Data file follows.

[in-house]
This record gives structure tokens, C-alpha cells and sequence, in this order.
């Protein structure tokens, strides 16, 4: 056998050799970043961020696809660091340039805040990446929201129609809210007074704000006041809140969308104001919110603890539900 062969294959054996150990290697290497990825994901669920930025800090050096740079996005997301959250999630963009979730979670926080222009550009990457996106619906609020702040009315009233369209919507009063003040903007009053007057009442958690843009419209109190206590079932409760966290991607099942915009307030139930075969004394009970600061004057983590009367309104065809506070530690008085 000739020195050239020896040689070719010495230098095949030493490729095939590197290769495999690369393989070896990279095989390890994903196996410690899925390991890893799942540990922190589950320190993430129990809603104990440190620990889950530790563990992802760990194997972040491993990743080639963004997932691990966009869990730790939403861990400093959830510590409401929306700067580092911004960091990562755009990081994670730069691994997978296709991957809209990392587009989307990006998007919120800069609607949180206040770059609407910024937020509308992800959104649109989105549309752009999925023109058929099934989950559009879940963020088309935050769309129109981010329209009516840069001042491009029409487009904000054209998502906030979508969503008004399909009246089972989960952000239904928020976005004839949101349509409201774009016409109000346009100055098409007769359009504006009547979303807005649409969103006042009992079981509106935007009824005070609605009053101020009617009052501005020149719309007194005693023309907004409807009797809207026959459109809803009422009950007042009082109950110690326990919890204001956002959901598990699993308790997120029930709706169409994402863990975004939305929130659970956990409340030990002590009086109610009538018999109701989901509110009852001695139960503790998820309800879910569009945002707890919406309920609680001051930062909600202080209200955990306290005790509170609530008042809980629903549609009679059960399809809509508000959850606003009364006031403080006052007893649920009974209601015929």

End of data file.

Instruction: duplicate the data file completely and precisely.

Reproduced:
[in-house]
This record gives structure tokens, C-alpha cells and sequence, in this order.
């Protein structure tokens, strides 16, 4: 056998050799970043961020696809660091340039805040990446929201129609809210007074704000006041809140969308104001919110603890539900 062969294959054996150990290697290497990825994901669920930025800090050096740079996005997301959250999630963009979730979670926080222009550009990457996106619906609020702040009315009233369209919507009063003040903007009053007057009442958690843009419209109190206590079932409760966290991607099942915009307030139930075969004394009970600061004057983590009367309104065809506070530690008085 000739020195050239020896040689070719010495230098095949030493490729095939590197290769495999690369393989070896990279095989390890994903196996410690899925390991890893799942540990922190589950320190993430129990809603104990440190620990889950530790563990992802760990194997972040491993990743080639963004997932691990966009869990730790939403861990400093959830510590409401929306700067580092911004960091990562755009990081994670730069691994997978296709991957809209990392587009989307990006998007919120800069609607949180206040770059609407910024937020509308992800959104649109989105549309752009999925023109058929099934989950559009879940963020088309935050769309129109981010329209009516840069001042491009029409487009904000054209998502906030979508969503008004399909009246089972989960952000239904928020976005004839949101349509409201774009016409109000346009100055098409007769359009504006009547979303807005649409969103006042009992079981509106935007009824005070609605009053101020009617009052501005020149719309007194005693023309907004409807009797809207026959459109809803009422009950007042009082109950110690326990919890204001956002959901598990699993308790997120029930709706169409994402863990975004939305929130659970956990409340030990002590009086109610009538018999109701989901509110009852001695139960503790998820309800879910569009945002707890919406309920609680001051930062909600202080209200955990306290005790509170609530008042809980629903549609009679059960399809809509508000959850606003009364006031403080006052007893649920009974209601015929």